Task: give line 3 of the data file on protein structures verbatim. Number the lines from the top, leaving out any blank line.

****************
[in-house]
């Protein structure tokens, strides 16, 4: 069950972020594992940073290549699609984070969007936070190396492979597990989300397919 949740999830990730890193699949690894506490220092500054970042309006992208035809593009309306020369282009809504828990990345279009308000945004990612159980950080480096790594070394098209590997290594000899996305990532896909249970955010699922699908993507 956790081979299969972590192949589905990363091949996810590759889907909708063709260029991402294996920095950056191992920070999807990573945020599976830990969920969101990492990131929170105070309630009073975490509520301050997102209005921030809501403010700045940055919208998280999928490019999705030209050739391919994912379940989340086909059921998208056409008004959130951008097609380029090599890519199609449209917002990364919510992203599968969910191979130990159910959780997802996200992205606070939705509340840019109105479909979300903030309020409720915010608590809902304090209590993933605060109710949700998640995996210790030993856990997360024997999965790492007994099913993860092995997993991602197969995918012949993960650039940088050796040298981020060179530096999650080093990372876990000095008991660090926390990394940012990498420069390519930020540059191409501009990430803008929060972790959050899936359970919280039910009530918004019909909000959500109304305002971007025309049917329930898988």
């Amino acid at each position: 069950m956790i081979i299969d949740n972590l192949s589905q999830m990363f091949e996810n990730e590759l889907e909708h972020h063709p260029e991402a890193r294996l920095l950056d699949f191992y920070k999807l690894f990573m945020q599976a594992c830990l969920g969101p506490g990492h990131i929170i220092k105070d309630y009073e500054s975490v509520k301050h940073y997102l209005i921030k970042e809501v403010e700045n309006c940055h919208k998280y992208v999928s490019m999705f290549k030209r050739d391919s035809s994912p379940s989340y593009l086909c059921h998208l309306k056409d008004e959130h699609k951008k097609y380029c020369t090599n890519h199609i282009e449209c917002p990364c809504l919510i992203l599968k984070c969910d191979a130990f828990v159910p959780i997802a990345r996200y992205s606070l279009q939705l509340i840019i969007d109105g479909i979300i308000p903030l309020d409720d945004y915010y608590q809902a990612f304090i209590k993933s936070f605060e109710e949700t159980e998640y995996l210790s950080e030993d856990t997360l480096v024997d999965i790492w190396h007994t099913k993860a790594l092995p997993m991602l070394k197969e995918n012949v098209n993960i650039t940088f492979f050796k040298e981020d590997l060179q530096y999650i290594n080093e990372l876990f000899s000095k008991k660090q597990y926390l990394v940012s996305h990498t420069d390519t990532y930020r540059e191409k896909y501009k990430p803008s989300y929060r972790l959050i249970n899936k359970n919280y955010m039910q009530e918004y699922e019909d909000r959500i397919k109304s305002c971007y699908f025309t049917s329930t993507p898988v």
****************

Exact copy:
């Amino acid at each position: 069950m956790i081979i299969d949740n972590l192949s589905q999830m990363f091949e996810n990730e590759l889907e909708h972020h063709p260029e991402a890193r294996l920095l950056d699949f191992y920070k999807l690894f990573m945020q599976a594992c830990l969920g969101p506490g990492h990131i929170i220092k105070d309630y009073e500054s975490v509520k301050h940073y997102l209005i921030k970042e809501v403010e700045n309006c940055h919208k998280y992208v999928s490019m999705f290549k030209r050739d391919s035809s994912p379940s989340y593009l086909c059921h998208l309306k056409d008004e959130h699609k951008k097609y380029c020369t090599n890519h199609i282009e449209c917002p990364c809504l919510i992203l599968k984070c969910d191979a130990f828990v159910p959780i997802a990345r996200y992205s606070l279009q939705l509340i840019i969007d109105g479909i979300i308000p903030l309020d409720d945004y915010y608590q809902a990612f304090i209590k993933s936070f605060e109710e949700t159980e998640y995996l210790s950080e030993d856990t997360l480096v024997d999965i790492w190396h007994t099913k993860a790594l092995p997993m991602l070394k197969e995918n012949v098209n993960i650039t940088f492979f050796k040298e981020d590997l060179q530096y999650i290594n080093e990372l876990f000899s000095k008991k660090q597990y926390l990394v940012s996305h990498t420069d390519t990532y930020r540059e191409k896909y501009k990430p803008s989300y929060r972790l959050i249970n899936k359970n919280y955010m039910q009530e918004y699922e019909d909000r959500i397919k109304s305002c971007y699908f025309t049917s329930t993507p898988v």